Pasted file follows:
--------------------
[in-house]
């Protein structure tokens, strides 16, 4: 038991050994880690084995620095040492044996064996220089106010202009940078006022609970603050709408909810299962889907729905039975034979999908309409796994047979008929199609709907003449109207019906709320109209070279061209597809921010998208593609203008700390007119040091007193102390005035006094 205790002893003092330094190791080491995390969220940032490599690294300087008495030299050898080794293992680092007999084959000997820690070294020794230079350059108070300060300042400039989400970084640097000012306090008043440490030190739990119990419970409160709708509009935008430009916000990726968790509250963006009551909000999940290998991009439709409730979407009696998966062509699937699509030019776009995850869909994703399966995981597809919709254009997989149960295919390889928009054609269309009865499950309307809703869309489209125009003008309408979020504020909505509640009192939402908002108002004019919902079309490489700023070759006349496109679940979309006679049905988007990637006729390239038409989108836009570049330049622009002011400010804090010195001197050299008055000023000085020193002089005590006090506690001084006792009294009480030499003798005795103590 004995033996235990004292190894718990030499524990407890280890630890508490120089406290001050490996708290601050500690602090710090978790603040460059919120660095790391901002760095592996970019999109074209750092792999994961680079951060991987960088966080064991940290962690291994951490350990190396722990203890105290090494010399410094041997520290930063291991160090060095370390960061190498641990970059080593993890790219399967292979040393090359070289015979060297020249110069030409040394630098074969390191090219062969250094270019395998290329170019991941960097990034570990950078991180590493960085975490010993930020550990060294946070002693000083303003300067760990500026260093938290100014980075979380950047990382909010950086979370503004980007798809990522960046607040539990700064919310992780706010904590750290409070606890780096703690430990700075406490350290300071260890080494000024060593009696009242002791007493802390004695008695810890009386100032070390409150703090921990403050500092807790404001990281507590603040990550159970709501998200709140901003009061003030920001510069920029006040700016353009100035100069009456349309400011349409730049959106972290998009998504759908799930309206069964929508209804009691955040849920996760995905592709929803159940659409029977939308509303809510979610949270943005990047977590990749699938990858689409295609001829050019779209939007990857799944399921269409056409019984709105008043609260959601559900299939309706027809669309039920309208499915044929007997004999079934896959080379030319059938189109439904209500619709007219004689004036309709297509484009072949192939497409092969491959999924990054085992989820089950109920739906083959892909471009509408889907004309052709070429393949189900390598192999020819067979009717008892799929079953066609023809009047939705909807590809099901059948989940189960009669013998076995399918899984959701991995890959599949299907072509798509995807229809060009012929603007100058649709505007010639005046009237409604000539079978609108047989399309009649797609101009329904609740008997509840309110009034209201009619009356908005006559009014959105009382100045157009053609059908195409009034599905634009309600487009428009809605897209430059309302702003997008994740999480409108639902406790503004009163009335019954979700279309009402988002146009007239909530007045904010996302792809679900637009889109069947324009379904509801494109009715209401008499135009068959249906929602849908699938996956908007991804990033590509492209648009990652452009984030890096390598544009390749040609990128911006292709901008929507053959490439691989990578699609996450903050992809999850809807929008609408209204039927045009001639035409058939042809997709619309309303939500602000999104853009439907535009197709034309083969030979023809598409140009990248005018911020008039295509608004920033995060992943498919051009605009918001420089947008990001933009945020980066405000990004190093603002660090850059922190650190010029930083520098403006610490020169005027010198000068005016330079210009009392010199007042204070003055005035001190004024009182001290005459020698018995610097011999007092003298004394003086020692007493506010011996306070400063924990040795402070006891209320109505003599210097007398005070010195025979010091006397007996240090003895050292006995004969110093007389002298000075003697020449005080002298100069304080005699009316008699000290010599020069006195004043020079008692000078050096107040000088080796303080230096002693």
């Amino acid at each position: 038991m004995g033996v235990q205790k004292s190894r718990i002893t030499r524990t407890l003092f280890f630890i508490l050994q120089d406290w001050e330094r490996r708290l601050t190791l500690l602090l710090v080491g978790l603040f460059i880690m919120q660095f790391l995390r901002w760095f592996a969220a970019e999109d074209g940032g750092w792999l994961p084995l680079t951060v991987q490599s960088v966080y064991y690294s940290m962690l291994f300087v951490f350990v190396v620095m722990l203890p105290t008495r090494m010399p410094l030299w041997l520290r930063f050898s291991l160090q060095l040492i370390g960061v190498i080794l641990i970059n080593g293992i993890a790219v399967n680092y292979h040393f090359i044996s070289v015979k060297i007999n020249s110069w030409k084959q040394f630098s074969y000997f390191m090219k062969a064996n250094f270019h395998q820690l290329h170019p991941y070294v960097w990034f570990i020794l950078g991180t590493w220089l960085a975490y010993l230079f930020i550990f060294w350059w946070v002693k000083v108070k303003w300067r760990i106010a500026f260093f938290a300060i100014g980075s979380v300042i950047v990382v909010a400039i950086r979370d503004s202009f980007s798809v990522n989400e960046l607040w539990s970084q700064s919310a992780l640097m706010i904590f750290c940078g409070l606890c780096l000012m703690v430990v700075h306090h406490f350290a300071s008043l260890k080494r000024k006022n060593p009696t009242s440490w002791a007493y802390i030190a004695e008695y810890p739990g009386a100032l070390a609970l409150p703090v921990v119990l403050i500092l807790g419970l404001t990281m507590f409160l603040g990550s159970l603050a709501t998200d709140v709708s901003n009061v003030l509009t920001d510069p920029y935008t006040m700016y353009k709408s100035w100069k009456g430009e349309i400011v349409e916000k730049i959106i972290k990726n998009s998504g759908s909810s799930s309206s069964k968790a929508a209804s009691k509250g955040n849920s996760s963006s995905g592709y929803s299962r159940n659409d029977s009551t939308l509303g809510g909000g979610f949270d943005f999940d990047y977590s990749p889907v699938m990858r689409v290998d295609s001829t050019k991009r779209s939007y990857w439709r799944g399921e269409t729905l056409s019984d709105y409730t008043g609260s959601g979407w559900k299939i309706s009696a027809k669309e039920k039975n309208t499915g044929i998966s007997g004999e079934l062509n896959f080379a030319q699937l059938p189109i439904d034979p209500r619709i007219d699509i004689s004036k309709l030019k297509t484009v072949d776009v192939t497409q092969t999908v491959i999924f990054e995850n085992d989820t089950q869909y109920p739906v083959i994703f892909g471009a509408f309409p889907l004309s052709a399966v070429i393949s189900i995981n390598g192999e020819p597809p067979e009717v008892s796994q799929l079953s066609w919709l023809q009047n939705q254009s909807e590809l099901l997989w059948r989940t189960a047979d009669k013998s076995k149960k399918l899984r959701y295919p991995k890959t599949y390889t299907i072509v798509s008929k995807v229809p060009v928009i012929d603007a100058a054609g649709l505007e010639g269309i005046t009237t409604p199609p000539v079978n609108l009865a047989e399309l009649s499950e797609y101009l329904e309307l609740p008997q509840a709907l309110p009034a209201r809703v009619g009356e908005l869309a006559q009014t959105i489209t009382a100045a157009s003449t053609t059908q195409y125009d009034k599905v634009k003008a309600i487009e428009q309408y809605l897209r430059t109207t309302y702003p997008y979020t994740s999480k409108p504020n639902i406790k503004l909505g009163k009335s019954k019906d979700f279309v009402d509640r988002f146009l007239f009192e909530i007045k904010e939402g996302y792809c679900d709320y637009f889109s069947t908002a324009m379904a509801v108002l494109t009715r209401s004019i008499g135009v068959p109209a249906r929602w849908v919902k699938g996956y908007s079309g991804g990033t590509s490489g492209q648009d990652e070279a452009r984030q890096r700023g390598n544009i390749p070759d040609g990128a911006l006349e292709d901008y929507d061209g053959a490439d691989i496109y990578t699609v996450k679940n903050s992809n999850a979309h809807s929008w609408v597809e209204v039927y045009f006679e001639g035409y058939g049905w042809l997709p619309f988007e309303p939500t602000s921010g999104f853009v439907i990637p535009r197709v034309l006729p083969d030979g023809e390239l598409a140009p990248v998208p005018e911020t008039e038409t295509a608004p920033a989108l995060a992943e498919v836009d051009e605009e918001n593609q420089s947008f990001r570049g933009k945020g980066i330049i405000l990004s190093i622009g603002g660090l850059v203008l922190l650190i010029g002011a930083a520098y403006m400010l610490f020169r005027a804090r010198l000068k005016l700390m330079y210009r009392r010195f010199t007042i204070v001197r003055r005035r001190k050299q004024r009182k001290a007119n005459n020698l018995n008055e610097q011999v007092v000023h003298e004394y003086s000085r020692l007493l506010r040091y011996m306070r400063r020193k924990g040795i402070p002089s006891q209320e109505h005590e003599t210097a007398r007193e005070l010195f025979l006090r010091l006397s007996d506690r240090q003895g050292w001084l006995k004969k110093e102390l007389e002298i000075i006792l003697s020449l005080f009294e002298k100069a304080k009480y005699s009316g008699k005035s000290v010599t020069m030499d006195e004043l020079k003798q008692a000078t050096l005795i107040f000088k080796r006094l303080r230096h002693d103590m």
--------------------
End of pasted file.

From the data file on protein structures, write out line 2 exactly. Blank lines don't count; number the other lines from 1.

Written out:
């Protein structure tokens, strides 16, 4: 038991050994880690084995620095040492044996064996220089106010202009940078006022609970603050709408909810299962889907729905039975034979999908309409796994047979008929199609709907003449109207019906709320109209070279061209597809921010998208593609203008700390007119040091007193102390005035006094 205790002893003092330094190791080491995390969220940032490599690294300087008495030299050898080794293992680092007999084959000997820690070294020794230079350059108070300060300042400039989400970084640097000012306090008043440490030190739990119990419970409160709708509009935008430009916000990726968790509250963006009551909000999940290998991009439709409730979407009696998966062509699937699509030019776009995850869909994703399966995981597809919709254009997989149960295919390889928009054609269309009865499950309307809703869309489209125009003008309408979020504020909505509640009192939402908002108002004019919902079309490489700023070759006349496109679940979309006679049905988007990637006729390239038409989108836009570049330049622009002011400010804090010195001197050299008055000023000085020193002089005590006090506690001084006792009294009480030499003798005795103590 004995033996235990004292190894718990030499524990407890280890630890508490120089406290001050490996708290601050500690602090710090978790603040460059919120660095790391901002760095592996970019999109074209750092792999994961680079951060991987960088966080064991940290962690291994951490350990190396722990203890105290090494010399410094041997520290930063291991160090060095370390960061190498641990970059080593993890790219399967292979040393090359070289015979060297020249110069030409040394630098074969390191090219062969250094270019395998290329170019991941960097990034570990950078991180590493960085975490010993930020550990060294946070002693000083303003300067760990500026260093938290100014980075979380950047990382909010950086979370503004980007798809990522960046607040539990700064919310992780706010904590750290409070606890780096703690430990700075406490350290300071260890080494000024060593009696009242002791007493802390004695008695810890009386100032070390409150703090921990403050500092807790404001990281507590603040990550159970709501998200709140901003009061003030920001510069920029006040700016353009100035100069009456349309400011349409730049959106972290998009998504759908799930309206069964929508209804009691955040849920996760995905592709929803159940659409029977939308509303809510979610949270943005990047977590990749699938990858689409295609001829050019779209939007990857799944399921269409056409019984709105008043609260959601559900299939309706027809669309039920309208499915044929007997004999079934896959080379030319059938189109439904209500619709007219004689004036309709297509484009072949192939497409092969491959999924990054085992989820089950109920739906083959892909471009509408889907004309052709070429393949189900390598192999020819067979009717008892799929079953066609023809009047939705909807590809099901059948989940189960009669013998076995399918899984959701991995890959599949299907072509798509995807229809060009012929603007100058649709505007010639005046009237409604000539079978609108047989399309009649797609101009329904609740008997509840309110009034209201009619009356908005006559009014959105009382100045157009053609059908195409009034599905634009309600487009428009809605897209430059309302702003997008994740999480409108639902406790503004009163009335019954979700279309009402988002146009007239909530007045904010996302792809679900637009889109069947324009379904509801494109009715209401008499135009068959249906929602849908699938996956908007991804990033590509492209648009990652452009984030890096390598544009390749040609990128911006292709901008929507053959490439691989990578699609996450903050992809999850809807929008609408209204039927045009001639035409058939042809997709619309309303939500602000999104853009439907535009197709034309083969030979023809598409140009990248005018911020008039295509608004920033995060992943498919051009605009918001420089947008990001933009945020980066405000990004190093603002660090850059922190650190010029930083520098403006610490020169005027010198000068005016330079210009009392010199007042204070003055005035001190004024009182001290005459020698018995610097011999007092003298004394003086020692007493506010011996306070400063924990040795402070006891209320109505003599210097007398005070010195025979010091006397007996240090003895050292006995004969110093007389002298000075003697020449005080002298100069304080005699009316008699000290010599020069006195004043020079008692000078050096107040000088080796303080230096002693």